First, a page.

Re: language design implications for variant records in a pascal-like language

George Neuner <gneuner2@comcast.net>
Thu, 06 Jan 2011 15:45:23 -0500

          From comp.compilers

Related articles
[22 earlier articles]
Re: language design implications for variant records in a pascal-like gah@ugcs.caltech.edu (glen herrmannsfeldt) (2011-01-02)
Re: language design implications for variant records in a pascal-like gene.ressler@gmail.com (Gene) (2011-01-02)
Re: language design implications for variant records in a pascal-like torbenm@diku.dk (2011-01-04)
Re: language design implications for variant records in a pascal-like jm@bourguet.org (Jean-Marc Bourguet) (2011-01-05)
Re: language design implications for variant records in a pascal-like gneuner2@comcast.net (George Neuner) (2011-01-06)
Re: language design implications for variant records in a pascal-like gneuner2@comcast.net (George Neuner) (2011-01-06)
Re: language design implications for variant records in a pascal-like gneuner2@comcast.net (George Neuner) (2011-01-06)
Re: language design implications for variant records in a pascal-like gneuner2@comcast.net (George Neuner) (2011-01-06)
Re: language design implications for variant records in a pascal-like bobduff@shell01.TheWorld.com (Robert A Duff) (2011-01-06)
Re: language design implications for variant records in a pascal-like DrDiettrich1@aol.com (Hans-Peter Diettrich) (2011-01-08)
Re: language design implications for variant records in a pascal-like robin51@dodo.com.au (robin) (2011-01-10)
Re: language design implications for variant records in a pascal-like gah@ugcs.caltech.edu (glen herrmannsfeldt) (2011-01-10)
Re: language design implications for variant records in a pascal-like haberg-news@telia.com (Hans Aberg) (2011-01-10)
[28 later articles]
| List of all articles for this month |

From: George Neuner <gneuner2@comcast.net>
Newsgroups: comp.compilers
Date: Thu, 06 Jan 2011 15:45:23 -0500
Organization: A noiseless patient Spider
References: 10-12-040 10-12-043 11-01-005
Keywords: design, types

On Fri, 31 Dec 2010 09:05:40 -0500, Robert A Duff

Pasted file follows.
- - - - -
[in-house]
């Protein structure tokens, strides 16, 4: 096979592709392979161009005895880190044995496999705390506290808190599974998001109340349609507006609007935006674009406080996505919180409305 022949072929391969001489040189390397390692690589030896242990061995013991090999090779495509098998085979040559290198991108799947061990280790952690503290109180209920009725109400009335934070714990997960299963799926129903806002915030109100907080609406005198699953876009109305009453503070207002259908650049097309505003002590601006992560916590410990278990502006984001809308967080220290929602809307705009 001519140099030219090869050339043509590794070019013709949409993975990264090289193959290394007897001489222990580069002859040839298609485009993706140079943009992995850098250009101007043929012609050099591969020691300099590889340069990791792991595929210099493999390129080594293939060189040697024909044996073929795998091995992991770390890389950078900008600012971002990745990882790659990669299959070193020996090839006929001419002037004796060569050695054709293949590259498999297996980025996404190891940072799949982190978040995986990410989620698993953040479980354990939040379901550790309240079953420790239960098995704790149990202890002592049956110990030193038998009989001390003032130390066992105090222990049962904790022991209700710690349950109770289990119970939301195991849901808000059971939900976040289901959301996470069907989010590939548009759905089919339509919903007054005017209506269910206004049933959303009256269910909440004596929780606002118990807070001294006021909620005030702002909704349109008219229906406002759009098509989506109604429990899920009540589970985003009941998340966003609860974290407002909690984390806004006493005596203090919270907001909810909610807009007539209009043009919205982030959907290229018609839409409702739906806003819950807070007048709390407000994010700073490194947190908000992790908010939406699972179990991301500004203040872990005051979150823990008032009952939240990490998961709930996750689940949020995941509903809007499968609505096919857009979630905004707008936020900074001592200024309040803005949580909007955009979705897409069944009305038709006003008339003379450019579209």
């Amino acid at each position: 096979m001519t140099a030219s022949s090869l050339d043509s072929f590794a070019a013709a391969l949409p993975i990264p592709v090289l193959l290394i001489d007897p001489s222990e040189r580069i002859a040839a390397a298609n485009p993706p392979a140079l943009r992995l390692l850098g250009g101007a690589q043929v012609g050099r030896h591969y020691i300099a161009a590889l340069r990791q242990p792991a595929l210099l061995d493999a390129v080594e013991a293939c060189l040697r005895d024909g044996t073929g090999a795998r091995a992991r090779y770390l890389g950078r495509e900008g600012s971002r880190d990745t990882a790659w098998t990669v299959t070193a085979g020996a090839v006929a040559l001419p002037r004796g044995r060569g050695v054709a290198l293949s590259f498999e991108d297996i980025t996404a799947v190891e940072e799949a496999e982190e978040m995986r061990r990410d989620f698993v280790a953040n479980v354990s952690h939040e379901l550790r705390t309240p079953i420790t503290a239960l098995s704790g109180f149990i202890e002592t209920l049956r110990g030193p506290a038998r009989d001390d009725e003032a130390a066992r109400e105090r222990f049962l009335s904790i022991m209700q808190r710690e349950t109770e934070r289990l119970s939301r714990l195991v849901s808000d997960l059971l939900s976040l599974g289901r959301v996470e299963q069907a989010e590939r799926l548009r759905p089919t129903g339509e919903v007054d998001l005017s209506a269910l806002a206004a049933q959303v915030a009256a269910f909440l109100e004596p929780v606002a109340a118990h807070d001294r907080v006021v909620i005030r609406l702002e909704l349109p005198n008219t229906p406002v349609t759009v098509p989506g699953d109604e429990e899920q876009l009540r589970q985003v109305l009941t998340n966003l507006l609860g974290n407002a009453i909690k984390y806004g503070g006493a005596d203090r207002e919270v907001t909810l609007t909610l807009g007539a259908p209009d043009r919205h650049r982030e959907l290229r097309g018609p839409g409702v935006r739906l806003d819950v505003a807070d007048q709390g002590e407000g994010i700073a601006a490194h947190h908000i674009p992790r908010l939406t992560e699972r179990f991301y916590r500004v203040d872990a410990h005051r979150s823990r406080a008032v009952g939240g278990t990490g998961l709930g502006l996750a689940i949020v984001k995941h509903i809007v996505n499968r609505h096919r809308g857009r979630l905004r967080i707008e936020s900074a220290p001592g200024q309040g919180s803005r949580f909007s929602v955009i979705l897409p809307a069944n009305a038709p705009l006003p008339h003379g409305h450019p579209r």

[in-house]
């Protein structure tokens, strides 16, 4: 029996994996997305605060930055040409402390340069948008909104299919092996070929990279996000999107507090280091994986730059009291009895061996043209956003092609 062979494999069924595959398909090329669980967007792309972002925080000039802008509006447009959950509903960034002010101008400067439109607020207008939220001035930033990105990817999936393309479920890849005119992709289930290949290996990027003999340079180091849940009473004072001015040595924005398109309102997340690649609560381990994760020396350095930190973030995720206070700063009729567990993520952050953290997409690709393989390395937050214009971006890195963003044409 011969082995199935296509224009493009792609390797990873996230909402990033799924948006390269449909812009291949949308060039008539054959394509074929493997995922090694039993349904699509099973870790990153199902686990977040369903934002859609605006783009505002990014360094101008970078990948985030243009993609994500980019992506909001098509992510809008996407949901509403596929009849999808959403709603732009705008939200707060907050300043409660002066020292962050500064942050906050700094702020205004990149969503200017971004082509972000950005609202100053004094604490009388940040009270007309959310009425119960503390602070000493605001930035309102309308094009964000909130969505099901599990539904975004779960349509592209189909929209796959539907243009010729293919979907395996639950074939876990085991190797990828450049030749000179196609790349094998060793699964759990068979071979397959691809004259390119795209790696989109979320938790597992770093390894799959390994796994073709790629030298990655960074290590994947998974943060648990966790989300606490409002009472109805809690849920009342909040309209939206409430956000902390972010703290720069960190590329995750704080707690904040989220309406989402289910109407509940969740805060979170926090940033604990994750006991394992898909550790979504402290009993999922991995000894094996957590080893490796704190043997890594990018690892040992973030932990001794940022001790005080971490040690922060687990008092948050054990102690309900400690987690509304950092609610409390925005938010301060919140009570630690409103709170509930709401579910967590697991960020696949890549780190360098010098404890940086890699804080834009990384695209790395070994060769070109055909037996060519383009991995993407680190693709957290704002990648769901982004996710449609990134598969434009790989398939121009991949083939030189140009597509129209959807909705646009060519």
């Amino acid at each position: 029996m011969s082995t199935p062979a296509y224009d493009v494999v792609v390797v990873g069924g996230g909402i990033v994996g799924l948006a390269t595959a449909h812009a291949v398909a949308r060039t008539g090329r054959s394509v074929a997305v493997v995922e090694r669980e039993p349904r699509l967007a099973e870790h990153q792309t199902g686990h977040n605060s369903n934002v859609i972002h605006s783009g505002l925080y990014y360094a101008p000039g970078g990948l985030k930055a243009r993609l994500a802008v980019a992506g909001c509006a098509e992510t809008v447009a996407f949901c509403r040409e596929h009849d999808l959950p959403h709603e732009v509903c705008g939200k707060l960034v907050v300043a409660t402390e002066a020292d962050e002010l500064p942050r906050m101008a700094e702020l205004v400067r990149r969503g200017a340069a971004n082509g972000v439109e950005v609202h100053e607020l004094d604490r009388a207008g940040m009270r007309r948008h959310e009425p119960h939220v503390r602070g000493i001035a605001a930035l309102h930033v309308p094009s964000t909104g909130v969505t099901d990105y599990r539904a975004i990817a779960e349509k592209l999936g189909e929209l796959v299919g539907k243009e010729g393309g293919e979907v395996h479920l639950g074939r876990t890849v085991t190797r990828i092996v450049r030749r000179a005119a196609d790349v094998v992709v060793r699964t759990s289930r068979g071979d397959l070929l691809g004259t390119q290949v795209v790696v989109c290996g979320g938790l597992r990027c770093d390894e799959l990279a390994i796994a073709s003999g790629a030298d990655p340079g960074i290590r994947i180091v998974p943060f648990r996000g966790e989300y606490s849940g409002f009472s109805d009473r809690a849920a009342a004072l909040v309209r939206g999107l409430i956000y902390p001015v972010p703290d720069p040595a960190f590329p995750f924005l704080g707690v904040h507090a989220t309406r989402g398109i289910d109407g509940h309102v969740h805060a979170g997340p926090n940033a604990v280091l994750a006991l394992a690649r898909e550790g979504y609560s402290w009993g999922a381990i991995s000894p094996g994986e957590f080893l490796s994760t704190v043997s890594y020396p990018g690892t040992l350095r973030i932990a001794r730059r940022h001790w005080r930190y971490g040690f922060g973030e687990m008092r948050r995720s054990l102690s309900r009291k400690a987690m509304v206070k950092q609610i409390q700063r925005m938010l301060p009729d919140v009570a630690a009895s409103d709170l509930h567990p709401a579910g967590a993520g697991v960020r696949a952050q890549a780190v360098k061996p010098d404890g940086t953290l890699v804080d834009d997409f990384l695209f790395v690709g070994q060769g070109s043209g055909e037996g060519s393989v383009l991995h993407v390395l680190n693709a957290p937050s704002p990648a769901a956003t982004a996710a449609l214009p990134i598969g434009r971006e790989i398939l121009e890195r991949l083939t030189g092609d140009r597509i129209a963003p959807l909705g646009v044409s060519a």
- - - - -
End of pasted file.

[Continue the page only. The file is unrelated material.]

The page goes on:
<bobduff@shell01.TheWorld.com> wrote:


Rearranged a bit for continuity:


>George Neuner <gneuner2@comcast.net> writes:
>
>> Personally, I would say add variant records if it isn't too hard and
>> won't cause conflict with your intended class implementation. IMO it
>> never hurts to give the programmer choices.
>
>I rather strongly disagree with that last sentence. Giving the
>programmer more choices means the programmer has more to learn,
>and the compiler writer has more work to do. That's a good
>idea only if the alternatives are sufficiently useful.
>
>- Bob
>[I have to agree. You want a language with lots and lots of choices,
>look at PL/I. -John]


Why do so many languages offer (at least) two forms of conditional
loop: one with the test at the beginning and another with the test at
the end? Why not just offer an infinite loop and a way to break out
that can be tied to any conditional?


You're absolutely right that a language doesn't need 10 ways to
accomplish the same thing ... I fully agree that having too many
equivalent choices is needless waste. But apparently redundant
features can be justified by programmer convenience as well as for
unique uses.




>In this case, I don't think it's worth it -- I think it's possible
>to design a single language feature that does everything classes
>can do, and everything variant records can do. No need for
>two completely different features, each with its own syntax
>and semantics.


What classes can do depends on your frame of reference. Most OO
languages have object implementations that are quite limited in
expressiveness.


In any event, I agree that it's possible to provide a single feature
that has both POD and polymorphic behavior using the same syntax. In
fact it has already been done.


When OO was new, some early Pascal implementations had no distinct
class type but rather offered extended record types (including
variants) which permitted "member" functions/procedures to be
logically attached to the type and called using the field selection
operator: e.g., "x = rec.func()". Sans user defined pointer fields,
these extended records still were POD types so they could be used
either as records or as objects.


George


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